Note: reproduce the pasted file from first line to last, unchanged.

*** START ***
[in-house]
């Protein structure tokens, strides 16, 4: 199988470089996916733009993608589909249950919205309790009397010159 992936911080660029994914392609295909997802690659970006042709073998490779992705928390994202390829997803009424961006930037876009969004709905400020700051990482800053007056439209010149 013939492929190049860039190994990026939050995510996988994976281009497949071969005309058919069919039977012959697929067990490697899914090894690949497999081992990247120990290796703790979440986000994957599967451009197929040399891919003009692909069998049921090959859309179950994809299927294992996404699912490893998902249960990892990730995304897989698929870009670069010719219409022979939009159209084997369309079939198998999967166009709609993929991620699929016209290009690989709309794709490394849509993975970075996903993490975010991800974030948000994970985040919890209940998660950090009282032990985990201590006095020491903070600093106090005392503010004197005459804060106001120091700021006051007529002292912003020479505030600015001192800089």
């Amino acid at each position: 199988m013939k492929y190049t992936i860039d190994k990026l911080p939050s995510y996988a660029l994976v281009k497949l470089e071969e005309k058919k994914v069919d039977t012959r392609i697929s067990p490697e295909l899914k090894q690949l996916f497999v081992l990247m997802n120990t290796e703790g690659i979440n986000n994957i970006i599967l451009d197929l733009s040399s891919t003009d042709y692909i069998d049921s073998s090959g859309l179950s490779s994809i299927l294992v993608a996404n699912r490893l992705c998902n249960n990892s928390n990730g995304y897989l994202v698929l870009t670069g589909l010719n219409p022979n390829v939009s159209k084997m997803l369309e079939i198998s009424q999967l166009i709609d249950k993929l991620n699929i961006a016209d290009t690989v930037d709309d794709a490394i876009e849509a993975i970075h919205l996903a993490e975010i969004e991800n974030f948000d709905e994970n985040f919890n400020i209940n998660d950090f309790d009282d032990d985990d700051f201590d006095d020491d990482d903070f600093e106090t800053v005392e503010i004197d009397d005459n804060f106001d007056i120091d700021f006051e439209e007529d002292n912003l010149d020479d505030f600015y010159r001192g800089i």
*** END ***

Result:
[in-house]
């Protein structure tokens, strides 16, 4: 199988470089996916733009993608589909249950919205309790009397010159 992936911080660029994914392609295909997802690659970006042709073998490779992705928390994202390829997803009424961006930037876009969004709905400020700051990482800053007056439209010149 013939492929190049860039190994990026939050995510996988994976281009497949071969005309058919069919039977012959697929067990490697899914090894690949497999081992990247120990290796703790979440986000994957599967451009197929040399891919003009692909069998049921090959859309179950994809299927294992996404699912490893998902249960990892990730995304897989698929870009670069010719219409022979939009159209084997369309079939198998999967166009709609993929991620699929016209290009690989709309794709490394849509993975970075996903993490975010991800974030948000994970985040919890209940998660950090009282032990985990201590006095020491903070600093106090005392503010004197005459804060106001120091700021006051007529002292912003020479505030600015001192800089």
């Amino acid at each position: 199988m013939k492929y190049t992936i860039d190994k990026l911080p939050s995510y996988a660029l994976v281009k497949l470089e071969e005309k058919k994914v069919d039977t012959r392609i697929s067990p490697e295909l899914k090894q690949l996916f497999v081992l990247m997802n120990t290796e703790g690659i979440n986000n994957i970006i599967l451009d197929l733009s040399s891919t003009d042709y692909i069998d049921s073998s090959g859309l179950s490779s994809i299927l294992v993608a996404n699912r490893l992705c998902n249960n990892s928390n990730g995304y897989l994202v698929l870009t670069g589909l010719n219409p022979n390829v939009s159209k084997m997803l369309e079939i198998s009424q999967l166009i709609d249950k993929l991620n699929i961006a016209d290009t690989v930037d709309d794709a490394i876009e849509a993975i970075h919205l996903a993490e975010i969004e991800n974030f948000d709905e994970n985040f919890n400020i209940n998660d950090f309790d009282d032990d985990d700051f201590d006095d020491d990482d903070f600093e106090t800053v005392e503010i004197d009397d005459n804060f106001d007056i120091d700021f006051e439209e007529d002292n912003l010149d020479d505030f600015y010159r001192g800089i």